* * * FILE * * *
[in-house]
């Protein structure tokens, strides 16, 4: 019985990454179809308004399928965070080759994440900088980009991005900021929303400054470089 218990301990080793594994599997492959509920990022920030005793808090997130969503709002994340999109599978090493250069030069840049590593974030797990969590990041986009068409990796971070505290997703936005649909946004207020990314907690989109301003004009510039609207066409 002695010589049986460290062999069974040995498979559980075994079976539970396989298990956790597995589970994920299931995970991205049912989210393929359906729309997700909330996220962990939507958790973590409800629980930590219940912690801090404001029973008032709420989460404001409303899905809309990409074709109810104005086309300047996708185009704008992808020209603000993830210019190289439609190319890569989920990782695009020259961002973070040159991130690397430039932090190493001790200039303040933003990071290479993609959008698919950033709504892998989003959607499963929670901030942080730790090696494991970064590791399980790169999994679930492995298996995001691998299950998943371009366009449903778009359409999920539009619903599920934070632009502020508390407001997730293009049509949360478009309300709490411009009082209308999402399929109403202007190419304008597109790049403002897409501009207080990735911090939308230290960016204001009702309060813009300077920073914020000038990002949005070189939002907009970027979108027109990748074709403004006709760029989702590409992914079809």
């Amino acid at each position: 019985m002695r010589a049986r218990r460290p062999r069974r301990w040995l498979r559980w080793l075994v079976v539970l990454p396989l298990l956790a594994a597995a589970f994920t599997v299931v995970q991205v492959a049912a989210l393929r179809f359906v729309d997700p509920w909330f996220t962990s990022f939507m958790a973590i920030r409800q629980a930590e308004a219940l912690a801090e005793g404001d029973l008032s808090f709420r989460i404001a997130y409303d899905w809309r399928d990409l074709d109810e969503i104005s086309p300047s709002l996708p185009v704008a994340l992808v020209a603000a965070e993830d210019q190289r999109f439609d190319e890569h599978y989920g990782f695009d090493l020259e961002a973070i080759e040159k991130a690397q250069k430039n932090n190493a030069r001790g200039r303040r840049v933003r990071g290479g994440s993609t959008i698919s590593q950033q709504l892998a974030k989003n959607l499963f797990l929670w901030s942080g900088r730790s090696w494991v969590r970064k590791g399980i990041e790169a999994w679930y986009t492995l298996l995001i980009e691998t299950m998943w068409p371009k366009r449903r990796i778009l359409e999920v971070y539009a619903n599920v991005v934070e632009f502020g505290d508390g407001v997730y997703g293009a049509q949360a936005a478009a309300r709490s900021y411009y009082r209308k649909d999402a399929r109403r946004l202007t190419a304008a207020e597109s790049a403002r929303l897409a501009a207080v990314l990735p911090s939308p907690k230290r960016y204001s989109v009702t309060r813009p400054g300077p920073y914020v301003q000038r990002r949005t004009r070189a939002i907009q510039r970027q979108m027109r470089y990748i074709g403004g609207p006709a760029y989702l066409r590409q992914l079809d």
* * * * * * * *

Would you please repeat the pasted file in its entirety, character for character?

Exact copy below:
[in-house]
């Protein structure tokens, strides 16, 4: 019985990454179809308004399928965070080759994440900088980009991005900021929303400054470089 218990301990080793594994599997492959509920990022920030005793808090997130969503709002994340999109599978090493250069030069840049590593974030797990969590990041986009068409990796971070505290997703936005649909946004207020990314907690989109301003004009510039609207066409 002695010589049986460290062999069974040995498979559980075994079976539970396989298990956790597995589970994920299931995970991205049912989210393929359906729309997700909330996220962990939507958790973590409800629980930590219940912690801090404001029973008032709420989460404001409303899905809309990409074709109810104005086309300047996708185009704008992808020209603000993830210019190289439609190319890569989920990782695009020259961002973070040159991130690397430039932090190493001790200039303040933003990071290479993609959008698919950033709504892998989003959607499963929670901030942080730790090696494991970064590791399980790169999994679930492995298996995001691998299950998943371009366009449903778009359409999920539009619903599920934070632009502020508390407001997730293009049509949360478009309300709490411009009082209308999402399929109403202007190419304008597109790049403002897409501009207080990735911090939308230290960016204001009702309060813009300077920073914020000038990002949005070189939002907009970027979108027109990748074709403004006709760029989702590409992914079809």
């Amino acid at each position: 019985m002695r010589a049986r218990r460290p062999r069974r301990w040995l498979r559980w080793l075994v079976v539970l990454p396989l298990l956790a594994a597995a589970f994920t599997v299931v995970q991205v492959a049912a989210l393929r179809f359906v729309d997700p509920w909330f996220t962990s990022f939507m958790a973590i920030r409800q629980a930590e308004a219940l912690a801090e005793g404001d029973l008032s808090f709420r989460i404001a997130y409303d899905w809309r399928d990409l074709d109810e969503i104005s086309p300047s709002l996708p185009v704008a994340l992808v020209a603000a965070e993830d210019q190289r999109f439609d190319e890569h599978y989920g990782f695009d090493l020259e961002a973070i080759e040159k991130a690397q250069k430039n932090n190493a030069r001790g200039r303040r840049v933003r990071g290479g994440s993609t959008i698919s590593q950033q709504l892998a974030k989003n959607l499963f797990l929670w901030s942080g900088r730790s090696w494991v969590r970064k590791g399980i990041e790169a999994w679930y986009t492995l298996l995001i980009e691998t299950m998943w068409p371009k366009r449903r990796i778009l359409e999920v971070y539009a619903n599920v991005v934070e632009f502020g505290d508390g407001v997730y997703g293009a049509q949360a936005a478009a309300r709490s900021y411009y009082r209308k649909d999402a399929r109403r946004l202007t190419a304008a207020e597109s790049a403002r929303l897409a501009a207080v990314l990735p911090s939308p907690k230290r960016y204001s989109v009702t309060r813009p400054g300077p920073y914020v301003q000038r990002r949005t004009r070189a939002i907009q510039r970027q979108m027109r470089y990748i074709g403004g609207p006709a760029y989702l066409r590409q992914l079809d």